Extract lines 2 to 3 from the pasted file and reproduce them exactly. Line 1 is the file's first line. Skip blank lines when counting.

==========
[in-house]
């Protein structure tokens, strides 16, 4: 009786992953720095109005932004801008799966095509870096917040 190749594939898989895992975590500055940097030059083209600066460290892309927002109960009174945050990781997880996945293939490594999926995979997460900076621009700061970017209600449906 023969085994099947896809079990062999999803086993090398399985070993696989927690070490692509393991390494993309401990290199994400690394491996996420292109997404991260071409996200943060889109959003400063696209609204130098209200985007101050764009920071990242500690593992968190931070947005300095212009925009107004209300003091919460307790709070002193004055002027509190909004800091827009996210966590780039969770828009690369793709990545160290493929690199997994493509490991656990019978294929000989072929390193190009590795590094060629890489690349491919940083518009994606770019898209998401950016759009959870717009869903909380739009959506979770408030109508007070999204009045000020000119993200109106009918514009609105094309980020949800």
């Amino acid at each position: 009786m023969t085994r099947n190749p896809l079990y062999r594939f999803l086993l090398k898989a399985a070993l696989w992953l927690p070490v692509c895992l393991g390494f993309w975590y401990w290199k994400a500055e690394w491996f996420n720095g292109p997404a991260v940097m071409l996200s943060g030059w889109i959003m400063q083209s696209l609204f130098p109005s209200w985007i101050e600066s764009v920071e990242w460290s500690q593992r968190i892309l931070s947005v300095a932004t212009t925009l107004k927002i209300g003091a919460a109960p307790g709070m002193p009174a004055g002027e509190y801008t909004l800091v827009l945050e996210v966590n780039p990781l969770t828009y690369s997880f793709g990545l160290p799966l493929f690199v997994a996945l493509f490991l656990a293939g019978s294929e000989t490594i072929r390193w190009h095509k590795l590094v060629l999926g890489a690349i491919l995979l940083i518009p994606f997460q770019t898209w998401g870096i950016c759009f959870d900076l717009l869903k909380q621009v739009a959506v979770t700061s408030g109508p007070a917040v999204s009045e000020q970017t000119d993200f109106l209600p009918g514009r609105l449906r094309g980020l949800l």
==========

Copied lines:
């Protein structure tokens, strides 16, 4: 009786992953720095109005932004801008799966095509870096917040 190749594939898989895992975590500055940097030059083209600066460290892309927002109960009174945050990781997880996945293939490594999926995979997460900076621009700061970017209600449906 023969085994099947896809079990062999999803086993090398399985070993696989927690070490692509393991390494993309401990290199994400690394491996996420292109997404991260071409996200943060889109959003400063696209609204130098209200985007101050764009920071990242500690593992968190931070947005300095212009925009107004209300003091919460307790709070002193004055002027509190909004800091827009996210966590780039969770828009690369793709990545160290493929690199997994493509490991656990019978294929000989072929390193190009590795590094060629890489690349491919940083518009994606770019898209998401950016759009959870717009869903909380739009959506979770408030109508007070999204009045000020000119993200109106009918514009609105094309980020949800």
């Amino acid at each position: 009786m023969t085994r099947n190749p896809l079990y062999r594939f999803l086993l090398k898989a399985a070993l696989w992953l927690p070490v692509c895992l393991g390494f993309w975590y401990w290199k994400a500055e690394w491996f996420n720095g292109p997404a991260v940097m071409l996200s943060g030059w889109i959003m400063q083209s696209l609204f130098p109005s209200w985007i101050e600066s764009v920071e990242w460290s500690q593992r968190i892309l931070s947005v300095a932004t212009t925009l107004k927002i209300g003091a919460a109960p307790g709070m002193p009174a004055g002027e509190y801008t909004l800091v827009l945050e996210v966590n780039p990781l969770t828009y690369s997880f793709g990545l160290p799966l493929f690199v997994a996945l493509f490991l656990a293939g019978s294929e000989t490594i072929r390193w190009h095509k590795l590094v060629l999926g890489a690349i491919l995979l940083i518009p994606f997460q770019t898209w998401g870096i950016c759009f959870d900076l717009l869903k909380q621009v739009a959506v979770t700061s408030g109508p007070a917040v999204s009045e000020q970017t000119d993200f109106l209600p009918g514009r609105l449906r094309g980020l949800l």